Tank fire review
Tank fire information of interest
Download of report.
Tank fire Review
A literature review has been conducted to gather information related to the extinguishment of actual tank fires and relevant large-scale fire extinguishing tests. The aim was to search for data that could be used for validation of foam spread models developed in the FOAMSPEX project. In total, 480 tank fire incidents have been identified worldwide since the 1950s and the information collected has been compiled into a database. A list of the 480 incidents with some data is provided in the report.
Out of the 480 fire incidents, detailed information has been found for about 30 fires, e.g. tank diameter, application rate, time to control, and extinguishment. For each of these fires, a more detailed summary of the existing data is also provided in this report.
Assuming that the data collection is complete for the 1990s and thus far for the first decade of 2000, this indicates that the number of tank fires per year worldwide is in the order of 15 to 20. However, if all fire incidents were be reported, also including rim seal fires, the number would probably increase significantly.
Lightning is declared to be the cause of ignition for about 150 fires. This confirms the conclusions from other studies stating that lightning is the most common source of ignition. For about 190 of the fires, there is no information available about the ignition source.
It can be noted that all the 30 fires studied more in detail were attacked using mobile equipment and over-the-top application, although in some few fires sub-surface injection was used in parallel. No information has been found of full surface tank fires extinguished by fixed systems only. There seem also to be a lack in experience in fighting full surface fires by monitor application using FP foam although this is probably the most common type of foam concentrate for tank fire protection in the oil industry.
As this review shows, there is a lack of well-documented data on the extinguishment from tank fires in the range from 50 m in diameter and larger Such large-scale fire tests would be of great importance to provide further experience and validation data for foam spread models. Having access to validated foam spread models would not only be relevant to confirm the limitations of existing equipment and foams, but also contribute to a better fundamental understanding of foam spread and possibilities for the development of foam concentrates and foam equipment. In light of the present debate concerning the environmental acceptability of the most high-efficiency foams today, containing flouro-surfactants, such a foam-spread model seems even more important.
Although great effort has been expended to collect information, there are probably a significant number of fire incidents, which have not been identified. Further, more detailed information and experience is probably available concerning most of the identified fires that could contribute to an improved understanding of tank fire protection. Such information is not available in the open literature but could no doubt be obtained through indepth interviews with site personnel etc. Based on the information gained in this project, it is apparent that there are gaps in the available information, e.g. tank fire fighting using fixed systems.
We would therefore like to invite all people, companies and organisations involved in tank fire protection to submit further details on identified or unidentified tank fires to be included in the established database, see below.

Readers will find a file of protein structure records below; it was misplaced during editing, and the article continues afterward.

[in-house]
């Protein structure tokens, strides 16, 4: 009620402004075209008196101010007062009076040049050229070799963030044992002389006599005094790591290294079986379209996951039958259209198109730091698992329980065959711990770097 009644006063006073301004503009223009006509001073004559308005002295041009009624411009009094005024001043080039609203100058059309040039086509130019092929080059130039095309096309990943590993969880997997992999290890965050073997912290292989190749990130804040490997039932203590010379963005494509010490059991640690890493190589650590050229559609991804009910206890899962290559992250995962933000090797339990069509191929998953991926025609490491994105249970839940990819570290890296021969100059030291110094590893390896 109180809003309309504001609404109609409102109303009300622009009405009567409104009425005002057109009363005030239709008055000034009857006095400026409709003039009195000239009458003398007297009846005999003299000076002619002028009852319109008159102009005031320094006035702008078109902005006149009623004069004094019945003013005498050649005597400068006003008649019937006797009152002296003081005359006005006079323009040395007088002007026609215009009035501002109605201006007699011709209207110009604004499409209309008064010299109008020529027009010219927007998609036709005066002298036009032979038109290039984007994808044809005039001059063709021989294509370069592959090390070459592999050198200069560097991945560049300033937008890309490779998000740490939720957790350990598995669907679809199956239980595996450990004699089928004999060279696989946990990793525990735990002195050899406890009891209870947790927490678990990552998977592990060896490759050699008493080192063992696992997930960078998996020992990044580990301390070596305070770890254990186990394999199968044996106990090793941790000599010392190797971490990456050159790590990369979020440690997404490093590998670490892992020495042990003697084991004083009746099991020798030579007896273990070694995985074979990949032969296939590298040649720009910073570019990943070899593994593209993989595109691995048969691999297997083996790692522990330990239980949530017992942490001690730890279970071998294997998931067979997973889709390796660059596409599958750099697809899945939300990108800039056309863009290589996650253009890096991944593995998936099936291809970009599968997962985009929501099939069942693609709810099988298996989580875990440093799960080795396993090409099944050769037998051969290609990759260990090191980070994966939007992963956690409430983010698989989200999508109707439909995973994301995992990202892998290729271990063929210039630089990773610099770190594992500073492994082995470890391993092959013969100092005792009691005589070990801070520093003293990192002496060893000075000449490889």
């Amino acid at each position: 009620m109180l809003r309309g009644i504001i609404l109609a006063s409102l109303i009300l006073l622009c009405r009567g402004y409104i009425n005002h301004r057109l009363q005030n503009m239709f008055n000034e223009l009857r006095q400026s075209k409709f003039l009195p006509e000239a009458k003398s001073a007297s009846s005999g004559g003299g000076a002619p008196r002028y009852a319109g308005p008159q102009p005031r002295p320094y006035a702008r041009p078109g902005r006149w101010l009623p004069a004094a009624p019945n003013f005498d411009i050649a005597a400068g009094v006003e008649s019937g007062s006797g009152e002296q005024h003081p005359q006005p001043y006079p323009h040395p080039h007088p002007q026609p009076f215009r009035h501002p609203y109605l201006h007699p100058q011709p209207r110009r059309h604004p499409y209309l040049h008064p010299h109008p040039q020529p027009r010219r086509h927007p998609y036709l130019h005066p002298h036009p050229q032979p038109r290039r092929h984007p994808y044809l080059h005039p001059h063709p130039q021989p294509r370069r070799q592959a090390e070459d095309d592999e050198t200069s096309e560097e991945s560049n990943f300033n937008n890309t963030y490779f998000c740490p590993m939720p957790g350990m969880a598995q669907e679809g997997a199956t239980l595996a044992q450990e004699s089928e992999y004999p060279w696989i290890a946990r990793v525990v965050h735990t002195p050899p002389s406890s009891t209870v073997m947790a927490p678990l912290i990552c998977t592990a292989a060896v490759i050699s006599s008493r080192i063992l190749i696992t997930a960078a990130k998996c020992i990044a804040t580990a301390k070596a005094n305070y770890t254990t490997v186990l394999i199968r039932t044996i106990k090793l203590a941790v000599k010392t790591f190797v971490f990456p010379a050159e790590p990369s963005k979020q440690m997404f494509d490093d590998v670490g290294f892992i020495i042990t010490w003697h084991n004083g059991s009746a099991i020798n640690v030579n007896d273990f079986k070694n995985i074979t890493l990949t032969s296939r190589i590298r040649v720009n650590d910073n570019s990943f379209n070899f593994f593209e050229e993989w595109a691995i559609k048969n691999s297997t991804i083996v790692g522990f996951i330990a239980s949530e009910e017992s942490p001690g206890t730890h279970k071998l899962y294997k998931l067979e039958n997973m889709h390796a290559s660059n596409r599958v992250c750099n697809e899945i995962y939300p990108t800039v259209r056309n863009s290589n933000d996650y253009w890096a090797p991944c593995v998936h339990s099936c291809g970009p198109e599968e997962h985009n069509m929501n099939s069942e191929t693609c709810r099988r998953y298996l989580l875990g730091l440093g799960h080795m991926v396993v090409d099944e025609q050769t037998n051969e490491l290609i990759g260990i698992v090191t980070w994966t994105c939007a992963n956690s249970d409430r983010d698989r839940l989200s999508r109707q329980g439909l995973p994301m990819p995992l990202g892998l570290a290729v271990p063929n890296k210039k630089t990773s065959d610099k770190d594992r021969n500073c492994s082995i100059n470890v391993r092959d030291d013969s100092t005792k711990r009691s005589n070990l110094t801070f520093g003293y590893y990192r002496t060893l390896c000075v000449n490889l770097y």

In 2001, the EC-project FOAMSPEX was completed. One of the main results from the project was the development of a model for foam spread on a burning fuel surface. In the FOAMSPEX report, the model predictions were compared with some few real tank fires, but it was concluded that there was need for further validation to estimate the uncertainty of the model. In order to do this, this literature survey was initiated with the aim of establishing a data base for real tank fires and large-scale foam tests (larger than approximately 500 m2). Every single tank fire that occurs is a very expensive event and we were convinced that there must be a lot of information and experience, which could be very valuable for the future. By collecting information worldwide in a data base, this could be a source of knowledge, both for the oil and fire protection industry and fire brigades.
Tank fire information of interest
The data of interest has been divided into three groups: information about the tank and the tank fire, information about the foam and the extinguishment, and information about the response of the fire brigade. Each group include several questions. These questions are listed below. You do not need to have the answer to every question to contact us. We are grateful for all information we can get. (See typical examples in Appendix A in the report)
Basic data about the tank fire (or large-scale fire test)
||Date and location of the fire|
||Type of tank|
||Diameter and height|
||Type of fuel, filling ratio|
||Cause of ignition|
||Type of fire (rim seal, full surface)|
Data related to the extinguishment
||Mobile attack/fixed system|
||Type of equiment (fixed/mobile, etc)|
||Type of foam|
||Time to knockdown|
||Time to complete extinguishment|
The general fire brigade response
||The need for cooling of adjacent tanks|
||Totally used amount of cooling/extinguishing water and foam concentrate|
||Number of involved personnel|
||General positive/negative experience from the operation|
Responsible for the collecting of data concerning tank fires and large-scale foam-spread tests are
Tel: +46 10 516 51 98 (direct)
Tel: +46 10 516 56 91 (direct)
RISE Research Institutes of Sweden
Fire Research, Fire Protection
P.O. Box 857
SE-501 15 BORÅS